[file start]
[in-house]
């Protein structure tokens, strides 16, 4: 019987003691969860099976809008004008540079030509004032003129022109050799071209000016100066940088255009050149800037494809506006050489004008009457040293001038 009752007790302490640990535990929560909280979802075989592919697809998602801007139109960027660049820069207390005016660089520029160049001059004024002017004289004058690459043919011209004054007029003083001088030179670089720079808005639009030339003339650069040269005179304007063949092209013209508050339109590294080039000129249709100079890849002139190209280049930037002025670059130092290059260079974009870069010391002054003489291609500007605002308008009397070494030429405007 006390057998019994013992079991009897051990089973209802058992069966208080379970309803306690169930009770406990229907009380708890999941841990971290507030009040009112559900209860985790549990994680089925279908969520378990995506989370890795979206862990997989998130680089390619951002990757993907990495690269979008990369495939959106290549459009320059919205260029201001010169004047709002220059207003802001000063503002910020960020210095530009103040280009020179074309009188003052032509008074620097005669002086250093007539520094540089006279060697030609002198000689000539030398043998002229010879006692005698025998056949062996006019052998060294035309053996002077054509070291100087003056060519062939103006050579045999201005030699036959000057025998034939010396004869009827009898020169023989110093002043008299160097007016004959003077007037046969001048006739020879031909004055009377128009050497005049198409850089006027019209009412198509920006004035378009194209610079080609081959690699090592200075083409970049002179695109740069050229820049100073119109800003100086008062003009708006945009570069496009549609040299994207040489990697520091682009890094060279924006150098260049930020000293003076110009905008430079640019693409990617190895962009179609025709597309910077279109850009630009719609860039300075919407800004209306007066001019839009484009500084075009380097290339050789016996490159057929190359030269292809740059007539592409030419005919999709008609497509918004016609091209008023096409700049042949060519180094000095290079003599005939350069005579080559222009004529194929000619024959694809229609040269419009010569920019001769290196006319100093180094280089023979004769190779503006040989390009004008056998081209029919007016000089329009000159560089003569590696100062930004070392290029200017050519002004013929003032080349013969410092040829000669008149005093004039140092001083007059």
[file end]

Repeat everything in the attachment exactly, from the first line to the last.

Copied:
[in-house]
């Protein structure tokens, strides 16, 4: 019987003691969860099976809008004008540079030509004032003129022109050799071209000016100066940088255009050149800037494809506006050489004008009457040293001038 009752007790302490640990535990929560909280979802075989592919697809998602801007139109960027660049820069207390005016660089520029160049001059004024002017004289004058690459043919011209004054007029003083001088030179670089720079808005639009030339003339650069040269005179304007063949092209013209508050339109590294080039000129249709100079890849002139190209280049930037002025670059130092290059260079974009870069010391002054003489291609500007605002308008009397070494030429405007 006390057998019994013992079991009897051990089973209802058992069966208080379970309803306690169930009770406990229907009380708890999941841990971290507030009040009112559900209860985790549990994680089925279908969520378990995506989370890795979206862990997989998130680089390619951002990757993907990495690269979008990369495939959106290549459009320059919205260029201001010169004047709002220059207003802001000063503002910020960020210095530009103040280009020179074309009188003052032509008074620097005669002086250093007539520094540089006279060697030609002198000689000539030398043998002229010879006692005698025998056949062996006019052998060294035309053996002077054509070291100087003056060519062939103006050579045999201005030699036959000057025998034939010396004869009827009898020169023989110093002043008299160097007016004959003077007037046969001048006739020879031909004055009377128009050497005049198409850089006027019209009412198509920006004035378009194209610079080609081959690699090592200075083409970049002179695109740069050229820049100073119109800003100086008062003009708006945009570069496009549609040299994207040489990697520091682009890094060279924006150098260049930020000293003076110009905008430079640019693409990617190895962009179609025709597309910077279109850009630009719609860039300075919407800004209306007066001019839009484009500084075009380097290339050789016996490159057929190359030269292809740059007539592409030419005919999709008609497509918004016609091209008023096409700049042949060519180094000095290079003599005939350069005579080559222009004529194929000619024959694809229609040269419009010569920019001769290196006319100093180094280089023979004769190779503006040989390009004008056998081209029919007016000089329009000159560089003569590696100062930004070392290029200017050519002004013929003032080349013969410092040829000669008149005093004039140092001083007059």